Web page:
Workplace Eye Wellness: Tips to Reduce Digital Eye Strain

How much time do you spend using digital devices? Research suggests that the average American spends at least seven hours every day on some form of digital device, either for work, leisure, or a combination of the two. The trouble is that prolonged periods of time spent viewing digital devices can lead to problems with your eyes and vision. One issue that can occur is digital eyestrain.

What is digital eye strain?

Digital eye strain is sometimes called digital eye fatigue or computer vision syndrome. However, all names refer to the same symptoms, which are typically experienced after spending long periods of time using a digital device. This doesn’t necessarily have to be a computer or laptop, but could also be a cell phone, tablet, e-reader or even video games played on a television via a console.

But what makes viewing digital devices so much worse for our eyes and vision than looking at printed items or the world around us? There are several key differences.

Firstly, the distance at which we view items on a digital screen is a little awkward. We don’t use our distance vision, but equally the device is usually too far away to use our near vision. So, our eyes are placed under strain as we spend a long period of time focusing on a middle distance. We may also crick our neck and shoulders at odd angles while we work, we can contribute towards digital eyestrain as well as back pain.

digital eye pain

Secondly, the letters and colors on digital devices are rarely precisely defined and clear, which means that our eyes have to work extra hard to focus on them. This tends to mean that we blink less often too, causing our eyes to dry out and feel stiff and tired.

Finally, blue light, glare, and reflections from the screen can make viewing difficult and subconsciously mess with our circadian rhythm (sleep-wake cycle), which can cause sleep problems, mood swings, concentration problems, and more.

Eyestrain, headaches, eye pain, blurred vision, dry eyes, neck and shoulder pain, and excessive fatigue are all common symptoms associated with digital eyestrain. However, how severely you are affected will depend on the level of your visual ability as well as how much time you spend looking at digital screens.

How can I reduce my risk of digital eye strain?

Fortunately, there are a variety of different methods you can use to reduce your risk of experiencing eyestrain, and we strongly recommend that you use some of these techniques if you regularly spend many hours each day using digital devices.

Some of the most effective techniques include:

20/20/20 rule. Many eye doctors recommend that anyone spending prolonged periods of time using digital devices follow the 20/20/20 rule. This is where you look at an object at least 20 feet away, for at least 20 seconds, every 20 minutes. This lets your eyes adjust and focus on something at a different distance, enabling them to relax and move around freely.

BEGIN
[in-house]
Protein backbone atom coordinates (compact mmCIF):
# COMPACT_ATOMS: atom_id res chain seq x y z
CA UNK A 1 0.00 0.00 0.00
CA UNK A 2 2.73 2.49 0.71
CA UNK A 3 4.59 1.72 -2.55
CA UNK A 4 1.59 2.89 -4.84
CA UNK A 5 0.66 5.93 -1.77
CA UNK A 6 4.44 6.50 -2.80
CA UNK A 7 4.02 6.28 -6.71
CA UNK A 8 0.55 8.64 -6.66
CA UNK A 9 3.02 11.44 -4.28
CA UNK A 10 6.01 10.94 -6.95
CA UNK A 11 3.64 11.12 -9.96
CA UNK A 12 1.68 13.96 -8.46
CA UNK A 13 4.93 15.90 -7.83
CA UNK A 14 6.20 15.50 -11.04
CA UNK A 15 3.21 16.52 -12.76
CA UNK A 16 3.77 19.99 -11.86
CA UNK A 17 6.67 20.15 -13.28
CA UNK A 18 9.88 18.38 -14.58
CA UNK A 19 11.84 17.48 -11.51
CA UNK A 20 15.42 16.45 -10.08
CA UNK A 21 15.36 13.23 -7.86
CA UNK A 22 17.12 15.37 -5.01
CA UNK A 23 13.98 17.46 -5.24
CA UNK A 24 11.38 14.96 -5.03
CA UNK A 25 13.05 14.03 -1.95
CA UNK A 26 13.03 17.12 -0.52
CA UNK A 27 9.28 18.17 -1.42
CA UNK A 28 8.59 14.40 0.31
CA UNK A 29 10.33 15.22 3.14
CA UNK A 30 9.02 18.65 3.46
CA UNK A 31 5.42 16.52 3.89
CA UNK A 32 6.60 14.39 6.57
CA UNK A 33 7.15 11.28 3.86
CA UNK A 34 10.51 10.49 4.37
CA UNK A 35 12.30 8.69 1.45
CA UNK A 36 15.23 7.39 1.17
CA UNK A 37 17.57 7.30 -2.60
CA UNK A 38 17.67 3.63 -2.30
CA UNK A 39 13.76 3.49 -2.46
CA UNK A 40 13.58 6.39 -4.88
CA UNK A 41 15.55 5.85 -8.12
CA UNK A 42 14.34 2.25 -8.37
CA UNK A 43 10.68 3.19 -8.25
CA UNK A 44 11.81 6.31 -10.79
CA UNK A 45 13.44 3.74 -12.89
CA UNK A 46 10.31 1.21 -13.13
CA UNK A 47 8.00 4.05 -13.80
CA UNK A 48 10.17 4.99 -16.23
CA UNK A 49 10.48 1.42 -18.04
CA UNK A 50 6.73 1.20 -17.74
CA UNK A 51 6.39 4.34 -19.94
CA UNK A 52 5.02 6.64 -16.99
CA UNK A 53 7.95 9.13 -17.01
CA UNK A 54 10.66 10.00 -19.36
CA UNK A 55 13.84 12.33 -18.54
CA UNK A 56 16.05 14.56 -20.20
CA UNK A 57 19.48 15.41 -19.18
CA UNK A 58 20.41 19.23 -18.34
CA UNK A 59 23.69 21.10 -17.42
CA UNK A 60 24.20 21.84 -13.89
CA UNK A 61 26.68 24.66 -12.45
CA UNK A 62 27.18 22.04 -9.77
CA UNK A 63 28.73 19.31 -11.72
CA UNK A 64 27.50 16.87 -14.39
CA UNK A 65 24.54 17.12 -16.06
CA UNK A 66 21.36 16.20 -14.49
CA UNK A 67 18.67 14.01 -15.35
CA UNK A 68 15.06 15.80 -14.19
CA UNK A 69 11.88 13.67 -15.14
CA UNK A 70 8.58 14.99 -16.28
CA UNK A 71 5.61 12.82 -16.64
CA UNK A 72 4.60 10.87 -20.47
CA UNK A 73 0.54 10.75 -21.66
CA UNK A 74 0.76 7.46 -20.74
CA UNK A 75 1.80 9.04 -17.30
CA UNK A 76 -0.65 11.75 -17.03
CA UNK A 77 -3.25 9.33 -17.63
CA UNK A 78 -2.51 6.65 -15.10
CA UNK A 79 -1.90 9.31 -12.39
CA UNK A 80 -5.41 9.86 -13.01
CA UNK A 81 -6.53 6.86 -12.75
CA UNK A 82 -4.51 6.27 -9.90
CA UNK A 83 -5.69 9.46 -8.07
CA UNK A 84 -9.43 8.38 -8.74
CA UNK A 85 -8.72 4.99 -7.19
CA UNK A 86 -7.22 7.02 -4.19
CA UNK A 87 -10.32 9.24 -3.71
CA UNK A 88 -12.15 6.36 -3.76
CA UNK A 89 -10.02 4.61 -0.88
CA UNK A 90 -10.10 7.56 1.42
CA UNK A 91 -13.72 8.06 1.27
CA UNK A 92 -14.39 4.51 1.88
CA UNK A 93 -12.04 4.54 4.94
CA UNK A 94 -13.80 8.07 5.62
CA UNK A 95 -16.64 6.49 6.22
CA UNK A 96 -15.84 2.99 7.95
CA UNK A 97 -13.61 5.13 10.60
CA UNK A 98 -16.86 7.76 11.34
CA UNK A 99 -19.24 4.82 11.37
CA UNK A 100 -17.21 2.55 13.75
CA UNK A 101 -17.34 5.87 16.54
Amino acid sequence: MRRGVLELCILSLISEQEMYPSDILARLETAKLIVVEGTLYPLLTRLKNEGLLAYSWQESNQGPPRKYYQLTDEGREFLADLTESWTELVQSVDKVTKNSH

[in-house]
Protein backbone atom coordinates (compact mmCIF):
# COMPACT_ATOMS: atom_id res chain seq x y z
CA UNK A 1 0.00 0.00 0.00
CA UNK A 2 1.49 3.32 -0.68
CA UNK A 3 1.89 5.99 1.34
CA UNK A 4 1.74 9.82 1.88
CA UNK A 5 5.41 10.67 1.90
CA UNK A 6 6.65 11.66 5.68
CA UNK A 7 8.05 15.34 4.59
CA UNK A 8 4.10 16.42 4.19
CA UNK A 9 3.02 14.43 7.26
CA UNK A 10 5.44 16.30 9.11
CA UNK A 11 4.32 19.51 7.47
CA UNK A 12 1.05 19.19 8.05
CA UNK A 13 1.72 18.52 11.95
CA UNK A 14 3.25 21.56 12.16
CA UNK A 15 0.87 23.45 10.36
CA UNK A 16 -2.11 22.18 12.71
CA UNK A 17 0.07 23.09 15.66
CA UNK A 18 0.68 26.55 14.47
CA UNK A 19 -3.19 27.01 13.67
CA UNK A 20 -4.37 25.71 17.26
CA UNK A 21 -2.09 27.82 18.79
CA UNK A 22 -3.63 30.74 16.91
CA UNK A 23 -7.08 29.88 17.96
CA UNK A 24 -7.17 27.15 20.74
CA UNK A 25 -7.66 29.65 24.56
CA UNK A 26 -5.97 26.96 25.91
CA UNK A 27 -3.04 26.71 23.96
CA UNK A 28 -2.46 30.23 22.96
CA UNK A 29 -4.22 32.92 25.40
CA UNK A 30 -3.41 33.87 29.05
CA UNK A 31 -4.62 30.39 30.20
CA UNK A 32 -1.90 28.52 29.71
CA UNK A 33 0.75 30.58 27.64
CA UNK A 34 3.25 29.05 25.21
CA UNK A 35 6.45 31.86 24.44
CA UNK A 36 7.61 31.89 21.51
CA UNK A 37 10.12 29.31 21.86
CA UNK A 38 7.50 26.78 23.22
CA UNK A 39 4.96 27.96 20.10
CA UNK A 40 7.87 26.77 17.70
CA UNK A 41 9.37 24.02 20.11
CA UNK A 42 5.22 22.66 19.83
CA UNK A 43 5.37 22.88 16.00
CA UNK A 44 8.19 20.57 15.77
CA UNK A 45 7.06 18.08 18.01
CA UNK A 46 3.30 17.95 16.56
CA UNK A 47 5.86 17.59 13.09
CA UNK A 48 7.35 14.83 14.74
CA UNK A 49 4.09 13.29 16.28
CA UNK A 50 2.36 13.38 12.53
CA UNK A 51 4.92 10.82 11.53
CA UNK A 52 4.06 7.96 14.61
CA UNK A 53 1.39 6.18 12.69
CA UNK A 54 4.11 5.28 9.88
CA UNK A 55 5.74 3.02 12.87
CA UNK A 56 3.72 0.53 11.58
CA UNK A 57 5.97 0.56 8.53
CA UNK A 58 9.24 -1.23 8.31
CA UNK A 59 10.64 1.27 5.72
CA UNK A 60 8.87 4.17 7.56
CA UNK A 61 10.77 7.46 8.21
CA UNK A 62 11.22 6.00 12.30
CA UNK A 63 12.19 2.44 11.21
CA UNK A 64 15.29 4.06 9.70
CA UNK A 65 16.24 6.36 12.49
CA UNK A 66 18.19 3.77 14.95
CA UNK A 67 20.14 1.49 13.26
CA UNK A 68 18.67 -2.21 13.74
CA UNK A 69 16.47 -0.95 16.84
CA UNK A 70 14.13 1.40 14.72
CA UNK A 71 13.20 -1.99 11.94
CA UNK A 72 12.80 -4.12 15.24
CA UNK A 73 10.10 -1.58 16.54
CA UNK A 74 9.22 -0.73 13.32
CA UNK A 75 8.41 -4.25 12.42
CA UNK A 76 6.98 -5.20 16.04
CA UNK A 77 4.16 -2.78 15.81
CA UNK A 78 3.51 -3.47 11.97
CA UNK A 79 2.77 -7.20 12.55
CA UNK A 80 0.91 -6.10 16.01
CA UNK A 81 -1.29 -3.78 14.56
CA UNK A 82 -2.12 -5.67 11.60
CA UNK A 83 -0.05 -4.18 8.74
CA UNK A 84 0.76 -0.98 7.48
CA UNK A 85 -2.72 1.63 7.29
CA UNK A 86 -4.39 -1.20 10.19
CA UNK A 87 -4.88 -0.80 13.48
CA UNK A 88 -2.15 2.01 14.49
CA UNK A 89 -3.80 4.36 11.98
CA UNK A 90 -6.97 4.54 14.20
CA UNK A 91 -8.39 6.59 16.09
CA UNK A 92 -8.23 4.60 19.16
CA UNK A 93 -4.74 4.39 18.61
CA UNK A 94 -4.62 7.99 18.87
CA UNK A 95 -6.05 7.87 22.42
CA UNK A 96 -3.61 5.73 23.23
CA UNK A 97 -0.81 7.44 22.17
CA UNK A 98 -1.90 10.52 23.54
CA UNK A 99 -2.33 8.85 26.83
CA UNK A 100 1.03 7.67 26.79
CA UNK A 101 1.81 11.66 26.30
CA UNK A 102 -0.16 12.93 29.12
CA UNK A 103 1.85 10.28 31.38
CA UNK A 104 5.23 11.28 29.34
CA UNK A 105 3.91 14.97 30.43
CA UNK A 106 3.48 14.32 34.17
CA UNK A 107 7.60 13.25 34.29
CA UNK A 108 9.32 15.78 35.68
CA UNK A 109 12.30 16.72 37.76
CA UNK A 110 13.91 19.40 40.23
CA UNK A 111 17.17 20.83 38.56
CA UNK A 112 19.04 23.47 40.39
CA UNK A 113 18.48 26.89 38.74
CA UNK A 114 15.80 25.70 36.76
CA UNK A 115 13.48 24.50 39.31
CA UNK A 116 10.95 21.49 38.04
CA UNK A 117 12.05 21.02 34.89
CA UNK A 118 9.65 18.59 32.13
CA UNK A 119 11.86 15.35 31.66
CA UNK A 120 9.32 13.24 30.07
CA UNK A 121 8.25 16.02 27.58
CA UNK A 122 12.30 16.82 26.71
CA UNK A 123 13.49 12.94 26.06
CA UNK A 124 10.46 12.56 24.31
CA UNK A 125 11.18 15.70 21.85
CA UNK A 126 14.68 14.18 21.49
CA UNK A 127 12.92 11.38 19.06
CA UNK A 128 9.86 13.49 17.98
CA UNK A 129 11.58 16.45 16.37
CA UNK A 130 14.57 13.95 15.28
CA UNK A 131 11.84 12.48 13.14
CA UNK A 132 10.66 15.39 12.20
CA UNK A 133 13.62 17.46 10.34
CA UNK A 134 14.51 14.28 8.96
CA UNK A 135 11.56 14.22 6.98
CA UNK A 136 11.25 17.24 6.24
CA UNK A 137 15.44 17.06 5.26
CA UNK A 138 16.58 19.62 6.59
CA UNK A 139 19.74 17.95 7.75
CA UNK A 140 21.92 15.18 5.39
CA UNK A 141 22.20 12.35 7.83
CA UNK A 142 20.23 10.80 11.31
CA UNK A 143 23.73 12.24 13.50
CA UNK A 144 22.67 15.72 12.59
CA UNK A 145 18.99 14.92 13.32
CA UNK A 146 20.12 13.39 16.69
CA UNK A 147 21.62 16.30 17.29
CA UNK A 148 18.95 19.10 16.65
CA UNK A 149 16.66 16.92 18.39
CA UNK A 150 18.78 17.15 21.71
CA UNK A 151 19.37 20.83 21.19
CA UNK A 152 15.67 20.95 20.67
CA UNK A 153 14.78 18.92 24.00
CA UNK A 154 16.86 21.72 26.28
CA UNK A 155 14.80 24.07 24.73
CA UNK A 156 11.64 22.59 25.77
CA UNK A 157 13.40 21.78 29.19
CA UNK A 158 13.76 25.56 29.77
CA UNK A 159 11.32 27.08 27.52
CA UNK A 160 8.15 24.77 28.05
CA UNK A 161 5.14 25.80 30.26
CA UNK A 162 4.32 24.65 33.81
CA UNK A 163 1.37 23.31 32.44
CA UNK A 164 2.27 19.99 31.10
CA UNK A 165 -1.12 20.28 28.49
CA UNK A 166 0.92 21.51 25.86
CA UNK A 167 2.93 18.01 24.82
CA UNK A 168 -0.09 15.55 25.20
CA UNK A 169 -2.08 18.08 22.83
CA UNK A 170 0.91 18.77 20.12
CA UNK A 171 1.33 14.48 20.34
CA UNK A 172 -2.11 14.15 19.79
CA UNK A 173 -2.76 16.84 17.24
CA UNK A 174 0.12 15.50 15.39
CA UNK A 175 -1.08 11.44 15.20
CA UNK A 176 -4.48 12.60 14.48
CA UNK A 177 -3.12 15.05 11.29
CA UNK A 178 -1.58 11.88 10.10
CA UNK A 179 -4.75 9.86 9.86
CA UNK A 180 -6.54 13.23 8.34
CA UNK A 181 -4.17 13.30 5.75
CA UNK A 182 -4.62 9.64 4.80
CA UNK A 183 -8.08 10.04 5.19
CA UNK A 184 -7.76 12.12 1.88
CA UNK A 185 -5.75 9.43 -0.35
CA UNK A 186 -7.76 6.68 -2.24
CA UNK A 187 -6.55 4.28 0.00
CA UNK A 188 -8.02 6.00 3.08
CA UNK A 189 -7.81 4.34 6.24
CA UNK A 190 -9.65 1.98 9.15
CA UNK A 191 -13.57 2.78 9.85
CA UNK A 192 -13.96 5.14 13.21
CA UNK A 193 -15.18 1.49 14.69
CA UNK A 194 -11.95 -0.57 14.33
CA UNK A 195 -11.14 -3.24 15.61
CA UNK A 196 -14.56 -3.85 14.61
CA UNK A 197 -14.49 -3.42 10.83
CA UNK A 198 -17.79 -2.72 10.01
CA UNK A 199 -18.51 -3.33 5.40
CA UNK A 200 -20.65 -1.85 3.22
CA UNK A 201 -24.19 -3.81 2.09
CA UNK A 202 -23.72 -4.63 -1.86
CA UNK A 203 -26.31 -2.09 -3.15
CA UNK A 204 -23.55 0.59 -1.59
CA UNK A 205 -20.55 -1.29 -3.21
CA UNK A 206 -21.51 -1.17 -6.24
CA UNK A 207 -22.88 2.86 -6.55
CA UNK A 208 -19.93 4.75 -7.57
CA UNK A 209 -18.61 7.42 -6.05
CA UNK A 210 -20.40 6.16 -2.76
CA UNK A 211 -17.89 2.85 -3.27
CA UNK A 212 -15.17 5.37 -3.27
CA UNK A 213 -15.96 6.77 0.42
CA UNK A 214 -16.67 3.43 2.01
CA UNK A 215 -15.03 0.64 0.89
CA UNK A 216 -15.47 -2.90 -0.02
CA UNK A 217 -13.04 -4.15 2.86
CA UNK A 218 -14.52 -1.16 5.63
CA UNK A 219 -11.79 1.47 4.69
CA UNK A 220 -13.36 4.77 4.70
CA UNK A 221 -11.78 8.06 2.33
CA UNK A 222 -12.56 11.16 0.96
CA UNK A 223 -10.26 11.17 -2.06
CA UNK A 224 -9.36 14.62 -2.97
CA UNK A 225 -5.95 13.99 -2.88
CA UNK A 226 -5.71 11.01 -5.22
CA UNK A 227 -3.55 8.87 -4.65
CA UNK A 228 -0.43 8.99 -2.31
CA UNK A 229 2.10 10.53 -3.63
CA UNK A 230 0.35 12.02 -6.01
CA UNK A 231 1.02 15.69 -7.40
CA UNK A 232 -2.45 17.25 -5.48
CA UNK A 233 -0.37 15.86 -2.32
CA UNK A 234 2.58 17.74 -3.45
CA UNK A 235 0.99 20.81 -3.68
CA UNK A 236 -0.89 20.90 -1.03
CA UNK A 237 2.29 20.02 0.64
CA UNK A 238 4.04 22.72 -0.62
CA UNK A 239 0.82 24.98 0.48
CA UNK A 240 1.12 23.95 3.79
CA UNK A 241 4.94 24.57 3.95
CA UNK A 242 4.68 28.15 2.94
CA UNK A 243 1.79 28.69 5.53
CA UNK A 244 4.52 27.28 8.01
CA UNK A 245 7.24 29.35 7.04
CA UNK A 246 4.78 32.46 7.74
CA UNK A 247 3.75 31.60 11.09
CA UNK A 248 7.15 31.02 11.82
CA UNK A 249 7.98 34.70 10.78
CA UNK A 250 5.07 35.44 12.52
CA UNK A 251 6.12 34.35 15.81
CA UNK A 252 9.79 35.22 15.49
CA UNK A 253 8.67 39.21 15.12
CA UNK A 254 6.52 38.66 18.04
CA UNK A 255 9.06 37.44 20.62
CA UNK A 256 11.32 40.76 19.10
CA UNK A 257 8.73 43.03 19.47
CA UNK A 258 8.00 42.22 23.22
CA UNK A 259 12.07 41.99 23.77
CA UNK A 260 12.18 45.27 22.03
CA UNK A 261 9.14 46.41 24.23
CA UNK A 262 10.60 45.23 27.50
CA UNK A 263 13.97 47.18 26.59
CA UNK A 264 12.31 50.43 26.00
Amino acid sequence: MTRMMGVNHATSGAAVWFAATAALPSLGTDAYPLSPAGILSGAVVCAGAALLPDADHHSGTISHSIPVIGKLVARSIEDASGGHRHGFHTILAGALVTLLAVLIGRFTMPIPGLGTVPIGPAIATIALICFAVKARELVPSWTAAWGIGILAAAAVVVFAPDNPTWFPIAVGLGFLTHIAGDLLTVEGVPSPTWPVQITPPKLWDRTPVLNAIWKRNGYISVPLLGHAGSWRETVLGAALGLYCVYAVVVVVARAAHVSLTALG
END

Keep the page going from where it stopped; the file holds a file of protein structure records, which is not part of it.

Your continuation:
Consider your positioning. Unsurprisingly, the angle and distance at which you view your digital device play an important role in reducing digital eye strain. Most people find it easier and more comfortable to view a computer screen when their eyes are looking slightly downwards – ideally 15-20 degrees below eye level. Your screen should also be between 20 and 28 inches from your eyes. If glare is a big problem where you spend most of your time using digital devices, consider changing your seating position or investing in an anti-glare screen.

Sit comfortably. Many of us are guilty of slouching when we use digital devices, but we could be inadvertently contributing to our digital eyestrain. This is because our position places additional strain on our neck, shoulders, and head which can filter through to our eyes. Instead, we should try and maintain proper posture as much as possible. Consider investing in a good office chair that is adjusted so that your feet are flat on the floor and your arms rest at right angles on the desk when typing.

Blink regularly. Blinking is a subconscious habit, but we automatically blink less when we use digital devices. This means that tear film isn’t being spread properly across the surface of the eyes, causing them to feel dry, dehydrated, and sore. Instead, try and focus on blinking regularly to help keep your eyes moist and comfortable.

Invest in a blue light filter. Blue light blocking filters are great at stopping a huge amount of artificial blue light from your digital devices, enabling you to avoid many of the symptoms and the potential damage that can be caused by failing to control the amount of artificial blue light we are exposed to.

Need more tips on stopping digital eyestrain? Don’t hesitate to speak to our dedicated eye care experts at Progressive Ophthalmology. Call 718-565-2020 today!